High-intensity discharge or HID lamps are a type of electrical gas-discharge lamp which produces light by producing an electric arc between tungsten electrodes housed within a translucent tube. This tube is filled with gas and metal salts which typically give the lamp a name. Types of HID lamps include mercury-vapor, metal-halide (MH) lamps, ceramic MH lamps, sodium-vapor lamps, and xenon short-arc lamps.
Image source: http://www.zoro.com
A fluorescent lamp or tube is a low pressure mercury-vapor gas-discharge lamp that uses fluorescence to produce visible light. It is much more efficient than incandescent lamps and has largely replaced incandescent lighting in industrial uses. Modern uses of fluorescent lamps in industrial properties include the T8 and more recent T5 fluorescent lamps. T8 and T5 are just codes to indicate that the bulb is tubular, hence the T, and the diameter of the bulb. T5 bulbs are 40% smaller than T8 bulbs, measuring 5/8″ in diameter versus 1″ for T8s. T5 bulbs are more efficient and have better lumens per watt than T8 bulbs, but they are also more expensive.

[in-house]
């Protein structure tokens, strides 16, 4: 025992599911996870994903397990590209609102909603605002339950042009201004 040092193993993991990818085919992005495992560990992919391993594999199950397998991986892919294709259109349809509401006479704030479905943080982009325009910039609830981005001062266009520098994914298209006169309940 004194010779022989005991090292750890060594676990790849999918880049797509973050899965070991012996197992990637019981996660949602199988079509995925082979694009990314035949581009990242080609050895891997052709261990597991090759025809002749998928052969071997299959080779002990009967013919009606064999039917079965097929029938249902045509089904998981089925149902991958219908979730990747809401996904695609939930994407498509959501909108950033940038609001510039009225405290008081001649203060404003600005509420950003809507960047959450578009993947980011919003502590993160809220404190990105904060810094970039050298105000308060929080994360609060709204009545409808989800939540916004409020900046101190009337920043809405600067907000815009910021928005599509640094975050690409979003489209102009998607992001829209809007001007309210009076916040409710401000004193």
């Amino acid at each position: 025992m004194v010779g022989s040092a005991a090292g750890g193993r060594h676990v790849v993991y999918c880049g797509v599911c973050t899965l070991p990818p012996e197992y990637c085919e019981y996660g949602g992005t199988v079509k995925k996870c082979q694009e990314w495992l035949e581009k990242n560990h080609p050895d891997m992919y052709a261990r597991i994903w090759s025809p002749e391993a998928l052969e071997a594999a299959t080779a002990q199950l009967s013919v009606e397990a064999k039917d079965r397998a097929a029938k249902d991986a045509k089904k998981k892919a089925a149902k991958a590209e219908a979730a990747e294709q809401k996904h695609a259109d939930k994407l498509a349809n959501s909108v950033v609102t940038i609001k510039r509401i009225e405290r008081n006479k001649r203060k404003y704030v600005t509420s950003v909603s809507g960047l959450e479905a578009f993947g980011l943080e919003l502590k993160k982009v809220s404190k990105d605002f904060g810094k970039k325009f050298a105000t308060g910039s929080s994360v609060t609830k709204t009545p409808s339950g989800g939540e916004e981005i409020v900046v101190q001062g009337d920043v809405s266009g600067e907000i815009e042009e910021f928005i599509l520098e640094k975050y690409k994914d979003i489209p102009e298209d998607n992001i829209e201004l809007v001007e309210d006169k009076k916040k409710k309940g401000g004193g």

Image source: http://www.1000bulbs.com
Finally, light emitting diode or LED lighting creates light through electroluminescence via a two-lead semiconductor. LEDs were first produced in 1962 and now are used in a wide variety of applications, including increasing use in industrial properties due to their significant energy efficiency.
Use of Lighting in Industrial Properties